- Repeat this process, adding clean water again when you’re done. Let them sit to settle again, and then swish the seeds and dump off more gunk. Repeat until your water is clear.
Healthy, viable seeds will sink. The useless ones will float to the top where you can just skim them off and dump them. If you ferment your seeds too long, they’ll start to germinate in the container. So, be sure to keep checking the seeds and process them as soon as they’re fermented but not sprouted.
A sprouted seed can be immediately planted, if you’d like to try growing a tomato indoors this winter. Or, it can be discarded.
A Quick Note on Kids
Be sure to involved your kids, grand-kids or even neighborhood kids in this process. Learning to save tomato seeds is hands-on, messy, interesting and even gross (what with all the fermenting). That’s a perfect combination for kids! Saving tomato seeds could be a cool science project for school or just a neat way to both teach and hang out with the children close to you.
Passing on this homestead/garden wisdom is a duty – a duty that should be fun! Do yourself a favor and involve some kids in this seed saving adventure.
Do Tomato Seeds Need to Dry Before Planting?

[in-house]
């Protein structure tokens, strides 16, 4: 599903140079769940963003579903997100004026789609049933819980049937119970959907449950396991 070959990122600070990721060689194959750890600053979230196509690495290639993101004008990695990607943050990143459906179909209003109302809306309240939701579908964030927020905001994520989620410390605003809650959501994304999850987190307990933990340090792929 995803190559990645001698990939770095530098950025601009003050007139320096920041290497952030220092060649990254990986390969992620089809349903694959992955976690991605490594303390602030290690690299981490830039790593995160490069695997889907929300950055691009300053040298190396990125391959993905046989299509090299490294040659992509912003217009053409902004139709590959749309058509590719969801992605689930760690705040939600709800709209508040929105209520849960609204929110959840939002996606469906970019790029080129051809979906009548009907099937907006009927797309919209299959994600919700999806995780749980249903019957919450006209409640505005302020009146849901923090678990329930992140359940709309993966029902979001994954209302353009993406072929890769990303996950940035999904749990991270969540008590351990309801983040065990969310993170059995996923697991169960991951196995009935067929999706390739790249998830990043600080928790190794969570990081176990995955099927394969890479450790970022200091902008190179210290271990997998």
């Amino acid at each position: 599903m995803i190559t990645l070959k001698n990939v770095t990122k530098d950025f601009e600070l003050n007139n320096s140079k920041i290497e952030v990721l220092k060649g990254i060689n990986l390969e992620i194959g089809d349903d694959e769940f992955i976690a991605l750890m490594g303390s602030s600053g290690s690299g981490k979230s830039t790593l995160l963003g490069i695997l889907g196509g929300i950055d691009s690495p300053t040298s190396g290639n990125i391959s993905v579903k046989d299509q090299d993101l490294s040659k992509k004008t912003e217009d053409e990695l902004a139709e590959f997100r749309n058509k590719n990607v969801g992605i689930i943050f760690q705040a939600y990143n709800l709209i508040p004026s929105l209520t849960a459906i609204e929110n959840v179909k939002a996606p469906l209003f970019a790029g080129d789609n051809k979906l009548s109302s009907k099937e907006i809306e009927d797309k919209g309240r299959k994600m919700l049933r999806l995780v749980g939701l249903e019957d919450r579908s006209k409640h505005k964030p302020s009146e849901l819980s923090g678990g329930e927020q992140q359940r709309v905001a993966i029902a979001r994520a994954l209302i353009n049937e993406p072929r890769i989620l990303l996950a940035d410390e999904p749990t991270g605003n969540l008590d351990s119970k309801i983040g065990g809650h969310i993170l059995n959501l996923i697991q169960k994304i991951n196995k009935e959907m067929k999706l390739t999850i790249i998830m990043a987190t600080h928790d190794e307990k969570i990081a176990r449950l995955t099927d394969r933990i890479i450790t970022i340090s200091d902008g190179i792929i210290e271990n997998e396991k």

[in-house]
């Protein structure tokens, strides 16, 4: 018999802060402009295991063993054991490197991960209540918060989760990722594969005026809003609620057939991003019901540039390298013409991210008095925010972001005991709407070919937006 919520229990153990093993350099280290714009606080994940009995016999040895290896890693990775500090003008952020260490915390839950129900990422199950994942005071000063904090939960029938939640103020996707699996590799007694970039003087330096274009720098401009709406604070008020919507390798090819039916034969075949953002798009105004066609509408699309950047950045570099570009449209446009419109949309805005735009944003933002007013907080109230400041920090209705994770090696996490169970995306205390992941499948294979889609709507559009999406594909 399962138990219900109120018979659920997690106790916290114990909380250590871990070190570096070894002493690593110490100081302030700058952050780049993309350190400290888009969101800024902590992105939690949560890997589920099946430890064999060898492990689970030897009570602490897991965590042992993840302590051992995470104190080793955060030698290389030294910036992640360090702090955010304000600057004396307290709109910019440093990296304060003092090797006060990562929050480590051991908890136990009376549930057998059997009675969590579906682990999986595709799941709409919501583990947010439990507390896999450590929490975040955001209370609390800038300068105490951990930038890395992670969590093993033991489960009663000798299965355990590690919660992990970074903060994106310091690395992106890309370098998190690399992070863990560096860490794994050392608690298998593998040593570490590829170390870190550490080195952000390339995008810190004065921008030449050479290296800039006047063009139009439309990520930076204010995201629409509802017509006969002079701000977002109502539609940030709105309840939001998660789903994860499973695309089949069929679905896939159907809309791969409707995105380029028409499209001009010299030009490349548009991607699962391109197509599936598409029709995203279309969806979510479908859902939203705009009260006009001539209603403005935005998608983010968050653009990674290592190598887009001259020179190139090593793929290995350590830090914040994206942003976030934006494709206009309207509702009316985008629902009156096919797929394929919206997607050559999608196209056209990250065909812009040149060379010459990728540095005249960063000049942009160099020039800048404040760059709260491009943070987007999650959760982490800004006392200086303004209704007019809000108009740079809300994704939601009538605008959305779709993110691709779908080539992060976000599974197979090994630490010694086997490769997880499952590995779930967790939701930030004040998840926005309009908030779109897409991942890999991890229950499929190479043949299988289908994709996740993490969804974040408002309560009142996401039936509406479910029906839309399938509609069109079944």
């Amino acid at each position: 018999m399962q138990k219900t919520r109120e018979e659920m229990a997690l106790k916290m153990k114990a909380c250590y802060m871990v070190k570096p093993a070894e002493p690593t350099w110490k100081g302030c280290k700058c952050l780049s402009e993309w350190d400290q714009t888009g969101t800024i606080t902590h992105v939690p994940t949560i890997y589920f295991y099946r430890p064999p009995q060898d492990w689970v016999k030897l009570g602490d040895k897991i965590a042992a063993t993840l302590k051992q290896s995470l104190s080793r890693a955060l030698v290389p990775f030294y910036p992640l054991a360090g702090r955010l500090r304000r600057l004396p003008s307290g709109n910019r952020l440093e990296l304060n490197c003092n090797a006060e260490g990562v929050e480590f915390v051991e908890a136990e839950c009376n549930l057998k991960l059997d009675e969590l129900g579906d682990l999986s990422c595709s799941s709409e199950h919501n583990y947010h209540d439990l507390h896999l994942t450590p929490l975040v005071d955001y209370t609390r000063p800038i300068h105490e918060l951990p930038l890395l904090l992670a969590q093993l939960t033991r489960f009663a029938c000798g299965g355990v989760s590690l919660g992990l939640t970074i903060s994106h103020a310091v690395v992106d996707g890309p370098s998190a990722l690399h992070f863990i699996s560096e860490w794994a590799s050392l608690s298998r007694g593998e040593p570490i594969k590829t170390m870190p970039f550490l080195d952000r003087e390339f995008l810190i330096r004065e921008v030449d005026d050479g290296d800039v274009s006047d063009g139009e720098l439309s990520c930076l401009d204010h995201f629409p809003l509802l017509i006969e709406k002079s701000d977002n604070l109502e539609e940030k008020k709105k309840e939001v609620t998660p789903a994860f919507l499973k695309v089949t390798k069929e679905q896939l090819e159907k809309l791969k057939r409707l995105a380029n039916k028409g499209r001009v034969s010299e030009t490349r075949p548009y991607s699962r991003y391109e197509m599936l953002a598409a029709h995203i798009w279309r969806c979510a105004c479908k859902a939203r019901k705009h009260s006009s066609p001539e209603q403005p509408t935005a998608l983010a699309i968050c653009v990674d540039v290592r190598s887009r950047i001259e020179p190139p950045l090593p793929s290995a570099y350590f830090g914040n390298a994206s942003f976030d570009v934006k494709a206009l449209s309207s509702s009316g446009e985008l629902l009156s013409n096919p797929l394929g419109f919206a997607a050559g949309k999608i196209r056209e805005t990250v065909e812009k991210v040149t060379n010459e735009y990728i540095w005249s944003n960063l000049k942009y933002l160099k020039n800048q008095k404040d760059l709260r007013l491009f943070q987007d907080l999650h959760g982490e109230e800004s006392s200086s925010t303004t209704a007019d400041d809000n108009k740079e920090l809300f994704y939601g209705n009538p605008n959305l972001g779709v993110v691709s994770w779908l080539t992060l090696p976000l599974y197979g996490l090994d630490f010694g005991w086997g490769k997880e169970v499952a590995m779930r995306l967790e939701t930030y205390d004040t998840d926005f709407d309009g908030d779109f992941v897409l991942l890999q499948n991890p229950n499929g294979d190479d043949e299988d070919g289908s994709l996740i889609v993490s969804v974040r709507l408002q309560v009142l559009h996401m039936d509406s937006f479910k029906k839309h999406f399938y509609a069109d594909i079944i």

Tomato seeds need to dry before STORING. If you have a greenhouse and want to grow tomatoes year round, feel free to plant wet seed. If you’d like to store them for future use, you will need to dry them.
Drying them doesn’t have to be complicated – lay them out on a screen or mat in a place with good air circulation and no direct sunlight.
A caution to people with kids or cats or both: put the drying seeds somewhere that curious fingers and feckless paws can’t find them.
Tomato Seed Storage – Save for Next Year!
Once they’re dry, pop the seeds into prepared envelopes and put them into your tomato seed file. Be sure to label the packet with:
- Variety name
- Any special growing circumstances from that year like drought or cold
Learning how to save tomato seeds is saves you money and helps you control the quality of your plants.
In fact, you’ll get so good at this seed-saving thing that you’ll need to find a good place to store all those saved seeds. You’ll end up with a lot! We use file boxes with hanging folders for each plant family. I also have folders for the many random delineations I’ve come up with like “bean-ish” and “Zen garden” (my herbs). How do you keep your seeds safe and stored?
This organization will not only serve you well during the growing season, but it will also make it easier to share seeds with your friends. Or, your seed group.
Don’t have a seed group? Remember to email me for that free sample of the Seed Swap section of our book! Tessa@homesteadlady.com. Don’t just settle for my word on the subject, here’s a fellow garden nerd and author to tell you what she thinks of The Do It Yourself Homestead: